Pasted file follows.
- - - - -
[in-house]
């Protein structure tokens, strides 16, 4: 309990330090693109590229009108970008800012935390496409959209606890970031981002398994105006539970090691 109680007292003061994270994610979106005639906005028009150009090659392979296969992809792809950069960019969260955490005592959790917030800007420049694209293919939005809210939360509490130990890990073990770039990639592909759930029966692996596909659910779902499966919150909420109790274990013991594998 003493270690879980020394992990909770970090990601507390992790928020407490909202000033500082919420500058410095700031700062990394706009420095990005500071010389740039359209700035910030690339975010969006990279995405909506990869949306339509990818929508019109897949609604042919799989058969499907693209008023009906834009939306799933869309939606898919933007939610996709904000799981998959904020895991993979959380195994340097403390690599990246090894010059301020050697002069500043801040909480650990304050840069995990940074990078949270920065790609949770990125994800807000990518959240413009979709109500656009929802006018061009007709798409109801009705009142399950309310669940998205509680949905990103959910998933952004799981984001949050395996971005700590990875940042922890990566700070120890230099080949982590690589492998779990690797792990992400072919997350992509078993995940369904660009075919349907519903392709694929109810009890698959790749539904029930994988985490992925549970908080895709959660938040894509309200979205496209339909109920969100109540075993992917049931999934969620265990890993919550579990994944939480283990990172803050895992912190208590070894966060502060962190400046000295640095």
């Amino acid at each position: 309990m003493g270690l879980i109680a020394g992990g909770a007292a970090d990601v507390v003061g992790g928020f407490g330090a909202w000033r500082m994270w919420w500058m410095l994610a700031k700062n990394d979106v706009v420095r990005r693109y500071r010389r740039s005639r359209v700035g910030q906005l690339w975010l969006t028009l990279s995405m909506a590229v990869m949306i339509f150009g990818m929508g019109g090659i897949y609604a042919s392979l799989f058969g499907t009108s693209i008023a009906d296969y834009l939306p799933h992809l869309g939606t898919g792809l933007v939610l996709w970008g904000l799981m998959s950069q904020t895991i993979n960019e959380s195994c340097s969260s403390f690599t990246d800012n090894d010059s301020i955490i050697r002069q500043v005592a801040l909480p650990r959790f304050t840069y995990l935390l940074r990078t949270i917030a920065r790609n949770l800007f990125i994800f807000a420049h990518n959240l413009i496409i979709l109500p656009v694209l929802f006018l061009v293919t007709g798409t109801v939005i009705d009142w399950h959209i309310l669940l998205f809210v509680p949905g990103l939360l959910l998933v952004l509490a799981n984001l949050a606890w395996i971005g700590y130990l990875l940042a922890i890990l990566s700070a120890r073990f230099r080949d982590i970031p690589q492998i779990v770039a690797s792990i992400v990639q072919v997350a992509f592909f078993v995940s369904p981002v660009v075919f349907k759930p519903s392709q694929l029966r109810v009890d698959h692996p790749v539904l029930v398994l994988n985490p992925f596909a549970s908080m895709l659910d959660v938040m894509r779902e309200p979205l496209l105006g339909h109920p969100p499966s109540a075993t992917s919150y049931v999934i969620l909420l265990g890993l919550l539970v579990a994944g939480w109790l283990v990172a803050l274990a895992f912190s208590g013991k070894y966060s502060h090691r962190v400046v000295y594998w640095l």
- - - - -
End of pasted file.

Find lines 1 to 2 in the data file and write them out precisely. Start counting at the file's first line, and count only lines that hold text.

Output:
[in-house]
């Protein structure tokens, strides 16, 4: 309990330090693109590229009108970008800012935390496409959209606890970031981002398994105006539970090691 109680007292003061994270994610979106005639906005028009150009090659392979296969992809792809950069960019969260955490005592959790917030800007420049694209293919939005809210939360509490130990890990073990770039990639592909759930029966692996596909659910779902499966919150909420109790274990013991594998 003493270690879980020394992990909770970090990601507390992790928020407490909202000033500082919420500058410095700031700062990394706009420095990005500071010389740039359209700035910030690339975010969006990279995405909506990869949306339509990818929508019109897949609604042919799989058969499907693209008023009906834009939306799933869309939606898919933007939610996709904000799981998959904020895991993979959380195994340097403390690599990246090894010059301020050697002069500043801040909480650990304050840069995990940074990078949270920065790609949770990125994800807000990518959240413009979709109500656009929802006018061009007709798409109801009705009142399950309310669940998205509680949905990103959910998933952004799981984001949050395996971005700590990875940042922890990566700070120890230099080949982590690589492998779990690797792990992400072919997350992509078993995940369904660009075919349907519903392709694929109810009890698959790749539904029930994988985490992925549970908080895709959660938040894509309200979205496209339909109920969100109540075993992917049931999934969620265990890993919550579990994944939480283990990172803050895992912190208590070894966060502060962190400046000295640095």